The role of triplex DNA in the cell
Polypurine·polypyridine (pur·pyr) tracts are a run of all purines on one strand and all pyrimidines on the complementary DNA strand. Statistical overrepresentation of the tracts in eukarocytes suggests a cellular role or roles. The tracts from triplex DNA in vitro and there is evidence for triplex DNA in vivo. Several cellular roles are possible for triplex DNA. The presence of the tracts in gene 5' flanking regions suggets a regulatory role. This work investigates the role of triplex DNA in the cell, particularly in the regulation of transcription. Proteins mediate DNA looping in the regulation of transcription and in its condensation in chromosomes. Such looping may also be mediated by transmolecular triplexes, formed between separated pur·pyr tracts. Formation of pyr·pur·pyr transmolecular triplexes was investigated using linear and circular plasmid models containing separated pur·pyr tracts able to form a triplex with each other, but not within a tract. Transmolecular triplex loops (T-loops) formed in circular DNA, suggesting a possible regulatory or structural role in vivo. The following model shows a T-loop formed at pH 4. At pH 6, a duplex partially reforms and single-stranded region(s) trap the structure. and single-stranded region(s) trap the structure. T-loops were used as a model to test the Idea that a single-strand extruded by triplex formation in the 5' flanking region of a gene could promote transcription. Transcription was inhibited in T-loops, suggesting such structures could block transcriptional elongation if formed in vivo. The ability of polyamine analogues to promote triplex formation was also tested using T-loops. Pentamines promoted T-loop formation at lower concentrations than tetramines. Spatial distribution of charge was also important. A triplex role in transcriptional regulation was investigated using two examples of human genes with 5' flanking pur·pyr tracts. The effect of triplex-specific antibodies on expression of c-' myc' was investigated using agarose-encapsulated nuclei. Triplex formation between c-'src' promoter pur·pyr tracts was visualized as gel band shift die to dimerization between linear plasmid fragments containing individual tracts. A transmolecular triplex was proposed as one way in which the c-'src' tracts could form a triplex in vivo which might be involved in the regulation of transcription.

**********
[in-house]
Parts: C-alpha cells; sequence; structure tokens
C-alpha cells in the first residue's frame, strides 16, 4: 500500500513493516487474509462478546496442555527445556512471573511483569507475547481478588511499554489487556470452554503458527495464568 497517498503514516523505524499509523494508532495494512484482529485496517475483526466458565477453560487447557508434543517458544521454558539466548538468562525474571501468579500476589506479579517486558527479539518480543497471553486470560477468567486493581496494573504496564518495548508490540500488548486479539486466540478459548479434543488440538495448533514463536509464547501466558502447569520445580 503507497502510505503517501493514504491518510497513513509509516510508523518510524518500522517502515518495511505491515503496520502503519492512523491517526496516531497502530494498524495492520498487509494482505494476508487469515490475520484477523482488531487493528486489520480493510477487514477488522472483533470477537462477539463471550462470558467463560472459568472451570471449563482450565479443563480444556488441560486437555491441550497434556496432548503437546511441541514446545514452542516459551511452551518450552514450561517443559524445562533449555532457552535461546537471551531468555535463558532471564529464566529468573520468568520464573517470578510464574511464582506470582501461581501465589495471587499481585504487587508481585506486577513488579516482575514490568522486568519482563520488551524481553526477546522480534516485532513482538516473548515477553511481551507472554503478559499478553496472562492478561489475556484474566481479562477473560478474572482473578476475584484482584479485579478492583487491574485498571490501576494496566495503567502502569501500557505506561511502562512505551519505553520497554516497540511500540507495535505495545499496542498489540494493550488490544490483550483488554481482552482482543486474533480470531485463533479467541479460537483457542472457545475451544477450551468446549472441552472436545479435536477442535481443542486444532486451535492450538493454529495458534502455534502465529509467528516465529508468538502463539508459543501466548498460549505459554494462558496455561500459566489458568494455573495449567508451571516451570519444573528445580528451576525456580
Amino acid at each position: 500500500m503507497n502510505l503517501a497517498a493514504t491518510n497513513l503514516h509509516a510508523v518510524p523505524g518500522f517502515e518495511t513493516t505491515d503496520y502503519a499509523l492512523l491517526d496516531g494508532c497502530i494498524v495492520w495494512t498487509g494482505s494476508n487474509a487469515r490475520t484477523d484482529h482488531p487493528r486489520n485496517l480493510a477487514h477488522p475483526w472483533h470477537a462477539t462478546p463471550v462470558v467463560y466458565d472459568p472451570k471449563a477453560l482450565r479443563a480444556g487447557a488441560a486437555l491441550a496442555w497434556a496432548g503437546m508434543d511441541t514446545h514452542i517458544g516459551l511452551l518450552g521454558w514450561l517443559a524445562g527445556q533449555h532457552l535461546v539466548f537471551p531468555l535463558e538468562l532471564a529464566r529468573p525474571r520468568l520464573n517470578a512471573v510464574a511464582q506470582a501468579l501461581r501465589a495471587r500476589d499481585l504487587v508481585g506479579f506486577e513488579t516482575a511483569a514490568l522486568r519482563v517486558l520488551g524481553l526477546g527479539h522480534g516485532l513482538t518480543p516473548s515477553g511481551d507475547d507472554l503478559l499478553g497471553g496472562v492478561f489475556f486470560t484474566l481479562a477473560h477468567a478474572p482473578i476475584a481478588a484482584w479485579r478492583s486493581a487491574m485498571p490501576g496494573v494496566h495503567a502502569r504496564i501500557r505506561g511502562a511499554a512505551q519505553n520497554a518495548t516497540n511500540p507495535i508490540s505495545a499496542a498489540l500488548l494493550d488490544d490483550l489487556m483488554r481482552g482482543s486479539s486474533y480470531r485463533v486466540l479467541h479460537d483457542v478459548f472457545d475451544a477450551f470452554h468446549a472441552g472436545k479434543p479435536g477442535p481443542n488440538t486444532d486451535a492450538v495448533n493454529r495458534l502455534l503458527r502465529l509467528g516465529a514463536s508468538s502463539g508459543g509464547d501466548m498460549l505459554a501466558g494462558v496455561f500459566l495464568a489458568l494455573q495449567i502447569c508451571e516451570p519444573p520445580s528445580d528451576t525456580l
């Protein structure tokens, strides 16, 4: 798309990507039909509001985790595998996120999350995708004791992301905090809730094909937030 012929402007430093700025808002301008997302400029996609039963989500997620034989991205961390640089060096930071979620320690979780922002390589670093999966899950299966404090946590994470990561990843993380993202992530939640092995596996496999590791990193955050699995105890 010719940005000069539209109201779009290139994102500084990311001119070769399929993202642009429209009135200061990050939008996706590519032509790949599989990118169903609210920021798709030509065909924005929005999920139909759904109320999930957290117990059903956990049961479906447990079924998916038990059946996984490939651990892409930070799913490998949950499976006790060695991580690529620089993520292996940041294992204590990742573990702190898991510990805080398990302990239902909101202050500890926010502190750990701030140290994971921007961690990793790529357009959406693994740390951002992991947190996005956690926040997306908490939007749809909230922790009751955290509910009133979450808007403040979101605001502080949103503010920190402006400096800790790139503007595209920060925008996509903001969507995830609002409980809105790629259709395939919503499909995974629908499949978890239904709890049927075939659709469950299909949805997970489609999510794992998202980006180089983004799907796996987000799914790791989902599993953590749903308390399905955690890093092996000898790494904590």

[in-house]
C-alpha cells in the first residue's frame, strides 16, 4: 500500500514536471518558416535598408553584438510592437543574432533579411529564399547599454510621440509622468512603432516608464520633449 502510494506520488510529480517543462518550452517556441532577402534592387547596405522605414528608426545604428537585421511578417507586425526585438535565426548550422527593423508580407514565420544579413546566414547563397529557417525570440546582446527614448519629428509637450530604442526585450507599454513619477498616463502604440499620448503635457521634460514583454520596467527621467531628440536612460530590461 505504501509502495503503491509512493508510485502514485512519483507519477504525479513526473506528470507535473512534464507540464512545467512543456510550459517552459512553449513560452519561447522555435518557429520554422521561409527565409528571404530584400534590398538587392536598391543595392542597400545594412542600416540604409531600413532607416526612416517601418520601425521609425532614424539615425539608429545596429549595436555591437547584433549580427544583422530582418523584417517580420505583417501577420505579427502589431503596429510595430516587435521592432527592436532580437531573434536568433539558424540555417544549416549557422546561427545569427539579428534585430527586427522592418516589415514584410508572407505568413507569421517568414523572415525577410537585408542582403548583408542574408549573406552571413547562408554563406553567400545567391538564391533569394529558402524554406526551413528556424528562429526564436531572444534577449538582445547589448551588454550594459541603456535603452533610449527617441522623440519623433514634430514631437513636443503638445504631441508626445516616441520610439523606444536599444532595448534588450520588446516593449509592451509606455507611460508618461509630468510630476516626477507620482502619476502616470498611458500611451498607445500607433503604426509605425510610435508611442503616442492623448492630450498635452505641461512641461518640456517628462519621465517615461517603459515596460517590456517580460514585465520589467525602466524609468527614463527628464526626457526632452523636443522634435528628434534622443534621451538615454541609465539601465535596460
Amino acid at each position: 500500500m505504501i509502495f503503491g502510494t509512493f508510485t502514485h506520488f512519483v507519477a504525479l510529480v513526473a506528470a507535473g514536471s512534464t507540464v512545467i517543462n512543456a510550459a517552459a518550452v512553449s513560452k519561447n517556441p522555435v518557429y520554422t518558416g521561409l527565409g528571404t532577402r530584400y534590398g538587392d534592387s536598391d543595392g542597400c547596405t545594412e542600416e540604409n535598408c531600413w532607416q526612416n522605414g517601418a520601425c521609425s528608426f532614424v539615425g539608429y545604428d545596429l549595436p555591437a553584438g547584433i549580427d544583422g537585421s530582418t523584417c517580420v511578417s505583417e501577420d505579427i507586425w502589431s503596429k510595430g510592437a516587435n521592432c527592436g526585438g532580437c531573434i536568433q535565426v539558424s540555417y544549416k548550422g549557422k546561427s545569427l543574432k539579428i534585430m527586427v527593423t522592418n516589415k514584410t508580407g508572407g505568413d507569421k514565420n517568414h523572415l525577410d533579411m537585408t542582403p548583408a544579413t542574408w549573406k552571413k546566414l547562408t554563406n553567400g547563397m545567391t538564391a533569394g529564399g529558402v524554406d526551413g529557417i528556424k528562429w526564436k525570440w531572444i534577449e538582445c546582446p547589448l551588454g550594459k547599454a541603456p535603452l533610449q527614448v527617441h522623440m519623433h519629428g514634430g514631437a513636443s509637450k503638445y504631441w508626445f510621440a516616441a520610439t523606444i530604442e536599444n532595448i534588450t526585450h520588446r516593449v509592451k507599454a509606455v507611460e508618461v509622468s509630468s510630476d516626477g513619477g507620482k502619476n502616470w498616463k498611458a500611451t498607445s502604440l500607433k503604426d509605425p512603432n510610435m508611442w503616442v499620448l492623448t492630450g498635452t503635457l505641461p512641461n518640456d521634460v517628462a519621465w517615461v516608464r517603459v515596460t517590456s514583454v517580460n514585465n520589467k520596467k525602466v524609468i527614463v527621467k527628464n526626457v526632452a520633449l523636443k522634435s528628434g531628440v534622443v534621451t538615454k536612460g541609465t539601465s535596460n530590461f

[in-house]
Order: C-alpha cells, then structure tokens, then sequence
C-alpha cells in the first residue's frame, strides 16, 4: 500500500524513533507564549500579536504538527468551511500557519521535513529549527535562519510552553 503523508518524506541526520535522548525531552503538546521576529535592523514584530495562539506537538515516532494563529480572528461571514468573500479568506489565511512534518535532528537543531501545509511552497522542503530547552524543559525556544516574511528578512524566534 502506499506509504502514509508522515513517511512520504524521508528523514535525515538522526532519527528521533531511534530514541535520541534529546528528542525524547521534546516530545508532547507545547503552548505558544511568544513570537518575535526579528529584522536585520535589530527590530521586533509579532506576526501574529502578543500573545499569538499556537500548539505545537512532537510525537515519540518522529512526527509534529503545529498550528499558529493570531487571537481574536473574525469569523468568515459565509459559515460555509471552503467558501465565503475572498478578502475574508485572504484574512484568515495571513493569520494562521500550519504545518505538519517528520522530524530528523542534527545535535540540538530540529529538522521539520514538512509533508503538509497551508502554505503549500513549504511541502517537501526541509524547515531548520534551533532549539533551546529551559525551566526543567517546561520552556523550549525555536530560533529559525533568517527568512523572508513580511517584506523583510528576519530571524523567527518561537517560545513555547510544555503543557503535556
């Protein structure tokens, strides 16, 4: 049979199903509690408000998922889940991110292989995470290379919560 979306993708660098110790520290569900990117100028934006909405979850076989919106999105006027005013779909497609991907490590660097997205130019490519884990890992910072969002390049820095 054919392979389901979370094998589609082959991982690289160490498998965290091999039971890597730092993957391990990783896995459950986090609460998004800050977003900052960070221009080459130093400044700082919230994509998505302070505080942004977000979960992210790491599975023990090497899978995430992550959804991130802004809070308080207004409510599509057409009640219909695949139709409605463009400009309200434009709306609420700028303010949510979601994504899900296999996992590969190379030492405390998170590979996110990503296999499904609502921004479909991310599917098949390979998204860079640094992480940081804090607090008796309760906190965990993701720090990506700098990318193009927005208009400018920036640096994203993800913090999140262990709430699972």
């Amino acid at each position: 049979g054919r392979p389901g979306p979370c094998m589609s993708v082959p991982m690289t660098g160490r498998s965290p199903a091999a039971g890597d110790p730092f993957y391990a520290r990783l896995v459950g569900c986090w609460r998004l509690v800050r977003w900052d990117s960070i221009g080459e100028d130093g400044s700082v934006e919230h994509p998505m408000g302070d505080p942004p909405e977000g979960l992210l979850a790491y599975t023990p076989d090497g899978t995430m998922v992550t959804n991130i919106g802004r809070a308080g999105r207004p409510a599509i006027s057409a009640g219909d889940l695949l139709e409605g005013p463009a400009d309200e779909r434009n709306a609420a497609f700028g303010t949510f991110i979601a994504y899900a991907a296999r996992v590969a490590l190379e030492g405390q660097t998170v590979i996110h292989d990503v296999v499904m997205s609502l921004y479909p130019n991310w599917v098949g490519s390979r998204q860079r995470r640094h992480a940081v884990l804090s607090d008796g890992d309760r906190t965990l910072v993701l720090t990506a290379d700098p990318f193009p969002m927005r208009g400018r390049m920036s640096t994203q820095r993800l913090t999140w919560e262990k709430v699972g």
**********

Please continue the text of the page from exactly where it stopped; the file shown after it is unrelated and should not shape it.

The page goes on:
DegreeDoctor of Philosophy (Ph.D.)
CommitteeLee, Jeremy S.
Copyright DateSeptember 1999
genetic transcription - regulation